A Diplomatic Edition of Mishna-Codex Kaufmann (A50)

Lead Research Organisation: University of Cambridge
Department Name: Asian and Middle Eastern Studies


The study of Hebrew rests on Biblical Hebrew (BH) and Rabbinic Hebrew (RH), which together constitute the bedrock for tracing the evolution of this ancient and at the same time thriving language, whose history connects the Bible to modern Israel and Judaism. The former, thanks in part to a long history of Christian European scholarship, is grounded in a firm basis that consists of a "standard" Biblical text serving as a foundation for comprehensive and authoritative studies of the grammar and lexicon. The latter, by contrast, lacks these scholarly benefits: for the majority of Rabbinic texts, including the foundational text known as the Mishna (redacted ca. 200 CE and constituting the basis of the two Talmuds - compendia of Rabbinic law and lore), there exists no single, authoritative scholarly edition, as a direct result of which there are also no up-to-date, comprehensive, grammatical and lexical works. And yet, a proper historical interpretation of this text is crucially dependent on such tools. Our project will work towards ending this impasse by producing a critical edition of the single most important manuscript of the text of the Mishna - ms. Kaufmann A50 (ca. 11th century), long considered a particularly reliable source for the study of RH. The main text of ms. Kaufmann incorporates two distinct language traditions - that of the copyist of the consonantal Hebrew text, and that of the scribe who provided it with vowel diacritics whose purpose is to aid pronunciation. This picture is further complicated by numerous erasures and marginalia. Our critical edition will represent these textual/palaeographic complexities, and the several layers of textual development to which they bear witness, with maximal accuracy and fidelity, thereby presenting a recension that is as close as possible to an idealized, pristine text. This task will call upon the team's expertise in reading and editing ancient Hebrew manuscripts. Furthermore, with the aid of infra-red technology - a technique not heretofore applied to the study of the Mishna text - we will recover readings that have been scratched out in the course of the manuscript's evolution. On the basis of previous research, there is reason to believe that such readings are often superior to those by which they have been replaced, and they will therefore contribute to the ongoing interpretation of the Mishna.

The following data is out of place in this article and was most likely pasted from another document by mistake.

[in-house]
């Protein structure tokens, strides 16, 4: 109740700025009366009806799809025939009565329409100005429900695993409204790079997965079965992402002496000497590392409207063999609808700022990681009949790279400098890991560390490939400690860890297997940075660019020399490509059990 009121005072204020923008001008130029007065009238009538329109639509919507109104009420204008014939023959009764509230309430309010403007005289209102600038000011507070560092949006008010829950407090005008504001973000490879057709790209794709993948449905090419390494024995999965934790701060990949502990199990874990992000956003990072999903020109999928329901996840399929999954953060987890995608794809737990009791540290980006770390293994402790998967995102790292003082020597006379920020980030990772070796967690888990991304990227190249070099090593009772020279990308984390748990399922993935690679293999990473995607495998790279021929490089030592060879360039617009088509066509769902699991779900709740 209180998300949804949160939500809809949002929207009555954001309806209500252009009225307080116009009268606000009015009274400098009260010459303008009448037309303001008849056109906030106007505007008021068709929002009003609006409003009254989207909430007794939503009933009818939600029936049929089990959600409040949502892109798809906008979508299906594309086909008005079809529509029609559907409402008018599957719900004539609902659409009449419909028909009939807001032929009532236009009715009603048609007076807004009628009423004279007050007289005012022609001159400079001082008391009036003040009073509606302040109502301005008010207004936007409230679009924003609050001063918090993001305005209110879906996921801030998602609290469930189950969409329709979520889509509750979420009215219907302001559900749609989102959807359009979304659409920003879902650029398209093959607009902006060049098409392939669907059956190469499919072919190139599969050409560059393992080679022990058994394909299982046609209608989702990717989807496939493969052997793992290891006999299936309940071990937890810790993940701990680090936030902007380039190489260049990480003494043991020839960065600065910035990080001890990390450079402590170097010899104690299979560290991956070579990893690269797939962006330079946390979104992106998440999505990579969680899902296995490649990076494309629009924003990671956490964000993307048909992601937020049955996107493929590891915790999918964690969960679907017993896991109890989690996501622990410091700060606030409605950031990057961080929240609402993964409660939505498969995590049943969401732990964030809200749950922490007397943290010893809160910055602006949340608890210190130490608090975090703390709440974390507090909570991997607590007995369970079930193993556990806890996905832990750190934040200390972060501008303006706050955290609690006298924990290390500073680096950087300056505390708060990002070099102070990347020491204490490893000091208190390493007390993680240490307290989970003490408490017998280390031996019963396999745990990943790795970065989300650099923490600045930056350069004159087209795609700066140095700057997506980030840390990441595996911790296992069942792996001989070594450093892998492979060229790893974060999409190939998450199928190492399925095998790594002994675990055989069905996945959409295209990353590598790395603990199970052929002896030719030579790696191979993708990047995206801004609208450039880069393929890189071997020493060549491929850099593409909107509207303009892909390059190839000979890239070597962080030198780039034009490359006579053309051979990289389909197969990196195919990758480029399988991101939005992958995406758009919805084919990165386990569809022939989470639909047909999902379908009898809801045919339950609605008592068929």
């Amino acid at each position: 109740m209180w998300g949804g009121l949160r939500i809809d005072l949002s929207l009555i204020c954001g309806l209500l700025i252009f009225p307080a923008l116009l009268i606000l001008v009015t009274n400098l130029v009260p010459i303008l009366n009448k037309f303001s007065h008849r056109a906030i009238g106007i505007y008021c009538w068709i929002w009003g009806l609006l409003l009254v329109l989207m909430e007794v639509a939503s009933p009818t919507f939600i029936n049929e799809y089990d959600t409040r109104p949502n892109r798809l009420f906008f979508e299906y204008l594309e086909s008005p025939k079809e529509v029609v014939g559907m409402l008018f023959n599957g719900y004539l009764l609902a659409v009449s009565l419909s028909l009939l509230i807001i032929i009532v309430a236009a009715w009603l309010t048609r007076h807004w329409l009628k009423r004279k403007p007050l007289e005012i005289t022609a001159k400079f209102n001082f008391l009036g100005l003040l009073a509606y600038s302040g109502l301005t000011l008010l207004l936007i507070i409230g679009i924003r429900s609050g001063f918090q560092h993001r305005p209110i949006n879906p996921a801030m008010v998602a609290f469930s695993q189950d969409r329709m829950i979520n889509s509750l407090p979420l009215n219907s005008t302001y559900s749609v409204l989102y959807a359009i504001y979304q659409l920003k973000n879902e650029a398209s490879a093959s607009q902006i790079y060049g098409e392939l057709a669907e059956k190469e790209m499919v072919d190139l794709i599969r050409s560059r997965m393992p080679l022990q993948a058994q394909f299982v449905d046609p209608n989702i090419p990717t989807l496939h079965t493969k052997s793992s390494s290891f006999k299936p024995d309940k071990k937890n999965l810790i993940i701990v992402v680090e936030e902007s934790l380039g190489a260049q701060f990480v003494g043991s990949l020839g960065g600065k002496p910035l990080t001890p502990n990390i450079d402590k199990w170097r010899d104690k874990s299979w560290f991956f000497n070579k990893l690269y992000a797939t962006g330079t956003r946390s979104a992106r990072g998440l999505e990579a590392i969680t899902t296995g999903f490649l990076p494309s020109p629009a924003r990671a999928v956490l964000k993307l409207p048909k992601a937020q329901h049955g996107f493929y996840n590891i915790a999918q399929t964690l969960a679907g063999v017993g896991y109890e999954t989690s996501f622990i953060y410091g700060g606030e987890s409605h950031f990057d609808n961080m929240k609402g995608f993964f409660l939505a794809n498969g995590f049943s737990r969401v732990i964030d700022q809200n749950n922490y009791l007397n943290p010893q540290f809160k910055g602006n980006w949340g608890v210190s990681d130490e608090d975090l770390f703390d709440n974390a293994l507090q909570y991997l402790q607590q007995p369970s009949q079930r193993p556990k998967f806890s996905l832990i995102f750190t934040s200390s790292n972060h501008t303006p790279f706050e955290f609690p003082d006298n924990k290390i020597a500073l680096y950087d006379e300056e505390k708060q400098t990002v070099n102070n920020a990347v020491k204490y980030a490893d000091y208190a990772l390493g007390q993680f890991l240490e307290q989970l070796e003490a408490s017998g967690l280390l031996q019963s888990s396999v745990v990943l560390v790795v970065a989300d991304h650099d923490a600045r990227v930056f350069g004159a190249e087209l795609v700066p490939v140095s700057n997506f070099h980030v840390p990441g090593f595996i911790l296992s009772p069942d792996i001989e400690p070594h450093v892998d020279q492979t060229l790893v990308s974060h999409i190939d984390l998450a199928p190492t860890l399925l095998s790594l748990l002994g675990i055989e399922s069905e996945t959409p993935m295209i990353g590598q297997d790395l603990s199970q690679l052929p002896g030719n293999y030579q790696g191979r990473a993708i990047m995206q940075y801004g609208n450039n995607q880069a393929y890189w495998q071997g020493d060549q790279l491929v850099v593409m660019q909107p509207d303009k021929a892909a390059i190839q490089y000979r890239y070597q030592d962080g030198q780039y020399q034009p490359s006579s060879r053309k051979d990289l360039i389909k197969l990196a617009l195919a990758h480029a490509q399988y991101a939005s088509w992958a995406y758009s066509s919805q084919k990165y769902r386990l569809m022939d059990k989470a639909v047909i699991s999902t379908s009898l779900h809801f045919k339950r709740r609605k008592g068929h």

The ultimate aim our edition is to facilitate the creation of a firm textual basis on which the study of RH may be pursued. This will represent a major improvement, perhaps even a systemic change, for research in this area. In addition, as it is becoming increasingly clear that the linguistic tradition of RH has more bearing on the various traditions of BH than has traditionally been supposed and that it can therefore contribute to a more nuanced picture of the latter's evolution, our work will be of interest to BH philologists. More broadly, it will be relevant to anyone wishing to engage with the development of Classical Judaism, for either scientific or cultural/personal reasons. Each of the members of the research team, according to their varied specializations, will promote the usefulness of the proposed edition as a basic research tool by producing articles in which the data that it provides are utilized - in the context of RH philology, the relationship between RH and the language of the Dead Sea Scrolls, and the use of RH elements in medieval Hebrew poetry. In the second year of the project we will convene a seminar of key scholars in the field, in order to air methodological issues and to alert the research community to our work.

In sum, our research aims at producing a foundational work that will set research in RH philology on a more solid basis, by providing a comprehensive, authoritative and accessible edition of a primary witness of one of its core texts. In doing so, we hope to open up a new research vista as well as to invigorate public interest.